Hurricane-strength winds battered Britain, France and the Netherlands yesterday, killing five people, cutting power and forcing the cancellation of hundreds of flights and train journeys before the storm barrelled further into mainland Europe.
Gusts of up to 160 km/h lashed southern England and Wales in the worst storm recorded in Britain in a decade, while Denmark and Sweden were bracing for the impact there.
A 17-year-old girl died when a tree fell onto her home while she slept in Kent, southeast of London, while a man in his 50s was killed when a tree crushed his car in Watford, north of the capital.
A man and a woman were found dead in west London after several houses were damaged in a suspected gas explosion on a street where the storm blew a tree down. London police said the tree may have damaged gas pipes, causing the explosion.
A crane smashed into the Cabinet Office, a ministry in the heart of London, forcing Deputy Prime Minister Nick Clegg to cancel a news conference.
Thin volumes on London's financial markets suggested many traders had been stuck at home, along with millions of other commuters who would normally head into London.
Heavy winds also swept across the low-lying Netherlands, shutting down all train traffic to Amsterdam. Hurricane-force winds of more than 150 km/h were recorded on one of the islands off the northern Dutch coast.
Uprooted trees smashed cars, homes and sank a houseboat along an Amsterdam canal. Roofs were blown off buildings and several houseboats were ripped off their moorings, police said.
A woman was killed and two people were seriously hurt by falling trees in the Dutch capital and a ferry carrying 1,000 people from the English city of Newcastle was unable to dock in the port of IJmuiden and returned to sea, RTL television said.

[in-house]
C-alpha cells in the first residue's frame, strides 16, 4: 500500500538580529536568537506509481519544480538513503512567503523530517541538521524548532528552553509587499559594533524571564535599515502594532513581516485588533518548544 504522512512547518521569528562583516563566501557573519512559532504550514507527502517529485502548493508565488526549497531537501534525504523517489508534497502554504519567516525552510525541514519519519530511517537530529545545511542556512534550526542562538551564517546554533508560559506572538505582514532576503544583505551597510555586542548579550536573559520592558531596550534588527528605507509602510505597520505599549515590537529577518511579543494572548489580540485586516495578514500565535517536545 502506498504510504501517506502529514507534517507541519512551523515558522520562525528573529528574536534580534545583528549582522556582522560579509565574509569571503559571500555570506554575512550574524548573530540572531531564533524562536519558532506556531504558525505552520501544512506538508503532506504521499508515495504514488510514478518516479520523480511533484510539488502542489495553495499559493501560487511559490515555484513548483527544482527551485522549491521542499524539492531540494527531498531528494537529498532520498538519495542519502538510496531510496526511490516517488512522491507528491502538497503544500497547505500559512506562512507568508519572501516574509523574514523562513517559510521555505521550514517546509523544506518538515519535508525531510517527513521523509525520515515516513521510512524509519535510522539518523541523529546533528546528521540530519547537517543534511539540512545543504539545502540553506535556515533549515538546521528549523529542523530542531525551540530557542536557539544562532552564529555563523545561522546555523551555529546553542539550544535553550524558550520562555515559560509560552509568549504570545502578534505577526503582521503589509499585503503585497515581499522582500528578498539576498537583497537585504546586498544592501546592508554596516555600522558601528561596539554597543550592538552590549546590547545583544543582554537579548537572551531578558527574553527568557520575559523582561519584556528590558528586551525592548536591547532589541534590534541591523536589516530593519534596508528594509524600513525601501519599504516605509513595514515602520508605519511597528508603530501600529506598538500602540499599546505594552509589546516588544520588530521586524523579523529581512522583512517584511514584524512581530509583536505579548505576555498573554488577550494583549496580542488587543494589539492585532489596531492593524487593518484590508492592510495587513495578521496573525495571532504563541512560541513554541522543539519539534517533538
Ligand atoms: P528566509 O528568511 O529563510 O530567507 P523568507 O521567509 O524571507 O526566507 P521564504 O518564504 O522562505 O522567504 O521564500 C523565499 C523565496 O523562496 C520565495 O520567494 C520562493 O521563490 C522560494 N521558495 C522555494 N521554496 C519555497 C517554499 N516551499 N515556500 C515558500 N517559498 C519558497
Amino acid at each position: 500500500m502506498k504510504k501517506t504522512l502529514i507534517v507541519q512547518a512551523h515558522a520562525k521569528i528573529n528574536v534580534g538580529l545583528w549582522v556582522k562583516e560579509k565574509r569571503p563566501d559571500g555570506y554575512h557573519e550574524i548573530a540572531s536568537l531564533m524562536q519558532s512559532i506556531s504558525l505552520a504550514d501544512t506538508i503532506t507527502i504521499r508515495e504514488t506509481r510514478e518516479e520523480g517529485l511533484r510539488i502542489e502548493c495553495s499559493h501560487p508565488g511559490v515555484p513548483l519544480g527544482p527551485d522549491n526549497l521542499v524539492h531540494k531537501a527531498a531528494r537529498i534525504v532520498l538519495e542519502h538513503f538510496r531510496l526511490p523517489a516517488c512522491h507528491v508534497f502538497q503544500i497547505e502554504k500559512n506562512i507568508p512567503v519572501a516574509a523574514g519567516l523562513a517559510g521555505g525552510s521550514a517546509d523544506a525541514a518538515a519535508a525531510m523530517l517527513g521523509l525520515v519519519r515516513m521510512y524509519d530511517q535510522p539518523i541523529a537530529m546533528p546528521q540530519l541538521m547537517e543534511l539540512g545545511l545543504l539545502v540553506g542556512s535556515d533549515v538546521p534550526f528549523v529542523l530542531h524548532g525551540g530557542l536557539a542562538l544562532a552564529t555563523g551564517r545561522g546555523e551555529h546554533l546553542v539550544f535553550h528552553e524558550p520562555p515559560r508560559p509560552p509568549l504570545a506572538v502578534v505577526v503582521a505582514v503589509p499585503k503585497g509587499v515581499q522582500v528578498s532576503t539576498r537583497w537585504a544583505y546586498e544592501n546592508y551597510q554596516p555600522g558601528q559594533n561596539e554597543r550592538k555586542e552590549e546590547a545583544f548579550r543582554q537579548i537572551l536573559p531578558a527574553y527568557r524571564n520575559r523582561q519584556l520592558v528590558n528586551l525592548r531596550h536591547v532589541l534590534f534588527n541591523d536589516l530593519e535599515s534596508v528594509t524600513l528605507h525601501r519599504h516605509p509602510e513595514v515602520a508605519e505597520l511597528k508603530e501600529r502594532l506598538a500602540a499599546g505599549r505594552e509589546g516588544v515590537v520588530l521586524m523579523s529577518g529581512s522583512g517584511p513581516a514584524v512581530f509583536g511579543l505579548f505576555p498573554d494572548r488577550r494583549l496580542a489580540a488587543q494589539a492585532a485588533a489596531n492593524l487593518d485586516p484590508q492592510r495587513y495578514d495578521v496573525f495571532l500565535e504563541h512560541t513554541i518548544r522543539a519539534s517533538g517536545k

Fifty flights at Amsterdam's Schiphol airport were cancelled and Rotterdam Port, Europe's busiest, said incoming and outgoing vessels were delayed.
In France, winds topping 100 km/h struck the north and northwest, felling trees, whipping up seas and cutting power supplies to around 75,000 homes, according to the ERDF electricity distribution company.
Helicopters and a sea-rescue team searched for a 47-year-old woman swept out to sea by a wave during a cliff sortie on Belle Ile, an island off Brittany where high winds generated waves of up to six metres, according to the coastguard in the region.
Homes and businesses were counting the cost of the damage as a British Met Office spokeswoman said the worst of the storm in Britain had passed by late morning.
Some 486,000 properties in Britain were left without power, UK Power Networks said. By mid-afternoon, 115,000 properties were still without power.
Transport was hard hit in Britain. London's commuter train service was shut while several Tube lines were suspended.
London's Heathrow airport said 130 flights were cancelled.